Starting a small business is exciting and stressful. You need to outshine the competition and make sure your company succeeds for years to come.
Unfortunately, approximately 66 percent of small businesses fail in the first ten years of operation. The exact reason varies from company to company. But for many, it’s because they simply run out of money.
The main obstacle for small business owners is getting reliable funding and financing to grow their business for years to come.
Your initial startup loans may not be enough to help you grow your company. Worse, those initial loans might have caused your business’s credit score to drop.
Does bad credit mean you can’t get a loan? Not necessarily. It just means it’s a bit tougher to find the financing you need at an interest rate you can afford.
But don’t worry! In this guide, we’ll go over everything you need to know about getting business loans for bad credit so you can still get the money you need to boost your business.
Understanding Business Credit Scores
Business credit scores are very similar to personal credit scores. They can go down when you’re behind on payments or have high amounts of debt. But they can go up if you start repaying those debts.
But they don’t follow the same numbering system.
Personal FICO scores follow a range of 300 to 850. And anything below a score of 500 falls into the bad credit zone. The lower your score, the harder it will be to get a loan or line of credit.
When you’re first starting out, banks typically use your personal FICO score to determine your business loan options. But after being in business for a while, your company will develop its own credit score.
This score’s rage is from zero to 100. Businesses with scores of zero have essentially no credit. Those with scores close to 100 have great credit and will have access to better interest rates and loan options.
Banks Will Look at Both Business Credit and Personal Credit
Unless you’re a large company, your business credit score won’t likely be enough to earn you the best loans possible.
In fact, for many small business owners, their personal credit scores get used in the financing decision just as much as the business credit. Why? Because small businesses have more of their personal money tied up in the company.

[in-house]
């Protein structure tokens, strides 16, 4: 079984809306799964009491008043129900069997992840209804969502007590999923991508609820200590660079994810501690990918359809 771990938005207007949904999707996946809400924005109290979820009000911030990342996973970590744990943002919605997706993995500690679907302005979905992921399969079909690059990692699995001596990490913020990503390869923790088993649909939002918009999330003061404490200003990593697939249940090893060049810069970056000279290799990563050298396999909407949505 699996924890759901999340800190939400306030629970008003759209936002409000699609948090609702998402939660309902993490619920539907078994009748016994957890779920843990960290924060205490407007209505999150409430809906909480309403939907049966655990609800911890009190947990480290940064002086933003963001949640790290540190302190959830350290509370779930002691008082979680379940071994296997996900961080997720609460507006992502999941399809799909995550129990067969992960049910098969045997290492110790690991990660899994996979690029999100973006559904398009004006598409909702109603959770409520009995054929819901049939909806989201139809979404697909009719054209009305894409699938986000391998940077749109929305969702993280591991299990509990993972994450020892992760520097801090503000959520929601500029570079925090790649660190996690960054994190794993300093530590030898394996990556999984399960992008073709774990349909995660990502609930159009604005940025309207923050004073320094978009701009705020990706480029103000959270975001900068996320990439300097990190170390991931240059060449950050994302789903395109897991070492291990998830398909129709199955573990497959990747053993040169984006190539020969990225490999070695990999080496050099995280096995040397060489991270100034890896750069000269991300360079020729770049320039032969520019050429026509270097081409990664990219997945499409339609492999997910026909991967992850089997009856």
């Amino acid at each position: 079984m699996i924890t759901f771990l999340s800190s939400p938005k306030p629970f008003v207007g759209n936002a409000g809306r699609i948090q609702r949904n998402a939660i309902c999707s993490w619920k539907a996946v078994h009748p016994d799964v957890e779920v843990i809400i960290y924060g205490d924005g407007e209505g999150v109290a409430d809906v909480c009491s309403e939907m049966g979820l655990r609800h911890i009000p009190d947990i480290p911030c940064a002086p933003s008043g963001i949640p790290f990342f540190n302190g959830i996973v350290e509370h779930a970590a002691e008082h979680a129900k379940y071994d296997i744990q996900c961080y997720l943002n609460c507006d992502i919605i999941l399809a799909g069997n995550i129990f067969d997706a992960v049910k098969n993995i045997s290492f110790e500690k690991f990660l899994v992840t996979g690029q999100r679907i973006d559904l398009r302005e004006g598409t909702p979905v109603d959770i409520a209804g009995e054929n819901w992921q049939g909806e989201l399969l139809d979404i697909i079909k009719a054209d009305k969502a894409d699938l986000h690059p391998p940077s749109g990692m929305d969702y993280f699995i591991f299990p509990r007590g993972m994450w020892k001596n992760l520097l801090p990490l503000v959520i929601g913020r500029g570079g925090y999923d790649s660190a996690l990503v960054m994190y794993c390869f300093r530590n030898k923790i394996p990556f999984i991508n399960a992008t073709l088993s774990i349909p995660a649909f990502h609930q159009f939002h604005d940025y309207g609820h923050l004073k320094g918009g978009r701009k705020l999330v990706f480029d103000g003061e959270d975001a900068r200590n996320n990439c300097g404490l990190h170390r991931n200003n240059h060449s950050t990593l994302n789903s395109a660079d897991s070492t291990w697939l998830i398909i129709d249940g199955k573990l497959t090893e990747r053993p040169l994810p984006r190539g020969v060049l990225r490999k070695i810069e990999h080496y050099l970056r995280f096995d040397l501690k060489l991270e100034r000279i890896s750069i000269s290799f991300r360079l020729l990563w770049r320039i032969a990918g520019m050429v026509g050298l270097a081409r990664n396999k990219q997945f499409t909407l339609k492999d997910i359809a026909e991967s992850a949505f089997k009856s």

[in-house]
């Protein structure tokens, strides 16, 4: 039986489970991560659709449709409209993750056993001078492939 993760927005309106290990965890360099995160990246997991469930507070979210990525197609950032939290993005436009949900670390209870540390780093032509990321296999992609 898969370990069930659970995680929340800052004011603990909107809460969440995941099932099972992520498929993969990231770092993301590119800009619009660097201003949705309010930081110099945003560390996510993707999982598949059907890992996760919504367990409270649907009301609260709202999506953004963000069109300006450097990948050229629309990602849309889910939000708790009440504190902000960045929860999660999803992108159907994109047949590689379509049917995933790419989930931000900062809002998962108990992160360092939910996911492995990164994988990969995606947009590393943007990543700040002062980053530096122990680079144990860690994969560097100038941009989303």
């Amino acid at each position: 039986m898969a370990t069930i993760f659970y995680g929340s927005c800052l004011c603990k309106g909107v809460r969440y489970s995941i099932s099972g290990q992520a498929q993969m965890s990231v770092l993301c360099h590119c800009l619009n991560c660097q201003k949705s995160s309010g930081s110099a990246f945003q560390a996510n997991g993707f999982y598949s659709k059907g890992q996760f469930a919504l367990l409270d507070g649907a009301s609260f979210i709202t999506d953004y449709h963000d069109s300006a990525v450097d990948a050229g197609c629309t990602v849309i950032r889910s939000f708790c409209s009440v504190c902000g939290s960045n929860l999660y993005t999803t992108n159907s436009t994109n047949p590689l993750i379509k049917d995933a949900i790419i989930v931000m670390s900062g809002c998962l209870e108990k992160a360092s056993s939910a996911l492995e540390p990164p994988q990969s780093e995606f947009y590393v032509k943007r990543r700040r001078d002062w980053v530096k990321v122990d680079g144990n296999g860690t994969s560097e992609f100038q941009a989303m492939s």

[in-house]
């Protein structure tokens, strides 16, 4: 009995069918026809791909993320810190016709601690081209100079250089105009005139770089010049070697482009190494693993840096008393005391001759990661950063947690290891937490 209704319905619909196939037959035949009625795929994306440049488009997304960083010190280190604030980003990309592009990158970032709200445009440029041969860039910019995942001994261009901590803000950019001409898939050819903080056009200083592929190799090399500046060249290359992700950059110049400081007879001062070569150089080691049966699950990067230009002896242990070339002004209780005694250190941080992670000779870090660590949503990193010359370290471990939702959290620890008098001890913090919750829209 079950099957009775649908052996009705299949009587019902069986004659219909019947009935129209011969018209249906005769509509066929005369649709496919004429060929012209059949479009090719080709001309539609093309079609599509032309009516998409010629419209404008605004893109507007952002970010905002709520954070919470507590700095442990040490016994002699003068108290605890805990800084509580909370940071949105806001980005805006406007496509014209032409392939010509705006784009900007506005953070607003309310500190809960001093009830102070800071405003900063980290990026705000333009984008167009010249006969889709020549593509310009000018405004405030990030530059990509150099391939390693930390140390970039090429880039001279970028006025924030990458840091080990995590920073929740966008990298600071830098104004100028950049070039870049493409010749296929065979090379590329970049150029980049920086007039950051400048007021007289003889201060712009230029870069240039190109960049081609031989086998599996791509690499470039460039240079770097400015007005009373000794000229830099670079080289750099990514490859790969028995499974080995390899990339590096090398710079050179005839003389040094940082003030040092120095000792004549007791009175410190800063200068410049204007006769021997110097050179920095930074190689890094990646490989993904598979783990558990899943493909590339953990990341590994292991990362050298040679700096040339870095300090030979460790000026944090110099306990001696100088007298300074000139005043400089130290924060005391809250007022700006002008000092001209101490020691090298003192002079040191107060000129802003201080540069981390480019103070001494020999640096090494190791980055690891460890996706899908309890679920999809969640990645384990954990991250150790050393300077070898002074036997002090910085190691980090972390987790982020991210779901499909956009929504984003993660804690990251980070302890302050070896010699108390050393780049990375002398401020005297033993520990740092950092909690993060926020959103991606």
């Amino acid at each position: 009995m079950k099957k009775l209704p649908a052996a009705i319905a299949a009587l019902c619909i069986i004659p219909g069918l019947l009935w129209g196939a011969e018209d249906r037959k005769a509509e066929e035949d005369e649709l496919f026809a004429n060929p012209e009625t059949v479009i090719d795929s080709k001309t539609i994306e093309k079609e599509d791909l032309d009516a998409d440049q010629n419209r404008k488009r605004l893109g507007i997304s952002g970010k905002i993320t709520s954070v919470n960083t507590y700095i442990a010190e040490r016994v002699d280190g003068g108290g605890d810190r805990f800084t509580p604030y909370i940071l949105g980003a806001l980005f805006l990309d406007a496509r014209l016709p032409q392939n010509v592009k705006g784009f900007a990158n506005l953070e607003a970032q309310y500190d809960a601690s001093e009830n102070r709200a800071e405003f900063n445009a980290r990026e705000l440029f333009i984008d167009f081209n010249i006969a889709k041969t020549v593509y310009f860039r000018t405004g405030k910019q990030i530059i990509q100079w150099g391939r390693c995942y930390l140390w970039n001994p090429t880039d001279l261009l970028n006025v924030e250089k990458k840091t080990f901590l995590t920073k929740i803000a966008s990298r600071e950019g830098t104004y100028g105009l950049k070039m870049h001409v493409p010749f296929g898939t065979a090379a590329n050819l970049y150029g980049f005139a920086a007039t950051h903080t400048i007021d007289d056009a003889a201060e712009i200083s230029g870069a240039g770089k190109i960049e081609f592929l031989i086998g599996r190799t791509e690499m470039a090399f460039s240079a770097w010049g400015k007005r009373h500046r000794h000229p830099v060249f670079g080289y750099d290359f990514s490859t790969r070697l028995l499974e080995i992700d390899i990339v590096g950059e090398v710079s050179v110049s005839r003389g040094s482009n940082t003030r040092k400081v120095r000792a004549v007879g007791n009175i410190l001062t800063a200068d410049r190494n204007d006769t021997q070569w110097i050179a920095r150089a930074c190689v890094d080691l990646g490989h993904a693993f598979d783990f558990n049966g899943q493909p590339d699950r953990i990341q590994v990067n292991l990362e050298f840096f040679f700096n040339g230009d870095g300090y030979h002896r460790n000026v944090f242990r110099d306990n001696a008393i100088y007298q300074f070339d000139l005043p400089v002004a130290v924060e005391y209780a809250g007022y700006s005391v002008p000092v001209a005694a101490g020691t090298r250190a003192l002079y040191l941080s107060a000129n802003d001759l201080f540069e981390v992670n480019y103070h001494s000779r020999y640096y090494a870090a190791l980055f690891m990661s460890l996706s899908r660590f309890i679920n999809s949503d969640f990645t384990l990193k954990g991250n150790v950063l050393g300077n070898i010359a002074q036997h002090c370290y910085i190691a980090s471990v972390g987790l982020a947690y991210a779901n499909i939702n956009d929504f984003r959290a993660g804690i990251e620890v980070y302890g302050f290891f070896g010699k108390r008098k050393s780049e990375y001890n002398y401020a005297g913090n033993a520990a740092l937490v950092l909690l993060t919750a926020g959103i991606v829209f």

This means if you have a low business credit score but a high personal credit score, banks may see you as a more favorable applicant. It shows them that you’re a responsible borrower and are more likely to make payments on time.
But if you have both low business and personal scores, you might find it more difficult to get the right loan.
Check the Minimum Scores Required
Different lenders will have different minimum credit score requirements. But for small business owners, most prefer a minimum personal credit score of 640. This will give you access to the widest range of options.
But some lenders are more forgiving and will consider loans for people with scores around 500. The difference will largely be in the interest rate you’re charged and the length of the loan term.
Remember, higher interest rates and shorter loan terms mean higher monthly payments.
So, how can you find out what the credit requirements are? Ask! When applying for financing, always ask for clarification on terms you’re unsure of. Understanding the minimum requirements of each loan you’re interested in can help you decide which loans to apply for in the first place.
How to Improve Your Credit Score
Bad credit is not a death sentence for your business’s financing options. It’s just a challenge that can be overcome. Before you start looking into business loans for bad credit scores, first try improving your current score. Here are a few things you can do.
Start Paying Down Personal Debts
If you’re a small business owner with low personal credit, it’s only going hurt your financing options. When possible, shift your focus to repaying your personal debts.
Make more than the minimum required monthly payments. Stop relying on credit cards to fund purchases, and find a way to cut personal expenses. The less money you spend each month, the more you can use to pay down personal debts.
As your personal credit score goes up, your small business credit score will follow. It just takes time.
Pay Bills on Time
Missing the occasional utility bill payment can cause your business credit score to drop. Start checking on your bills’ due dates and make a habit of paying them on-time each month. If you need to, set up reminders on your email or cell phone to make sure you make payments on schedule.
Increase Credit Limits
You have a business or personal credit card, right? Well, if those cards have low limits, you’ll use a large amount of your available credit on regular purchases.
The more of your available credit you use, the higher your credit utilization rating will be. This can lead you to a lower credit score quickly. Instead, ask your credit issuer to increase your credit limit.
The more available credit you have, the better your score will be, even if you plan to never use the full amount. If you are staying on top of your monthly payments, most lenders will raise your limit as frequently as every six or twelve months.
Stay on Top of Checking Your Score
Your credit score can change quickly. Any factors that change your score will show up on your credit report.
Most of these will be legit, but some may be errors. The sooner you catch and report those errors, the better your score will be.
Get in the habit of checking both your personal and business credit scores at least once a month. If you notice any errors, dispute them immediately.
Explore Available Business Loans for Bad Credit
Building your credit score up takes time. But that doesn’t mean you won’t still need financing before your score increases. And there are options out there.
Accounts Receivable Lines of Credit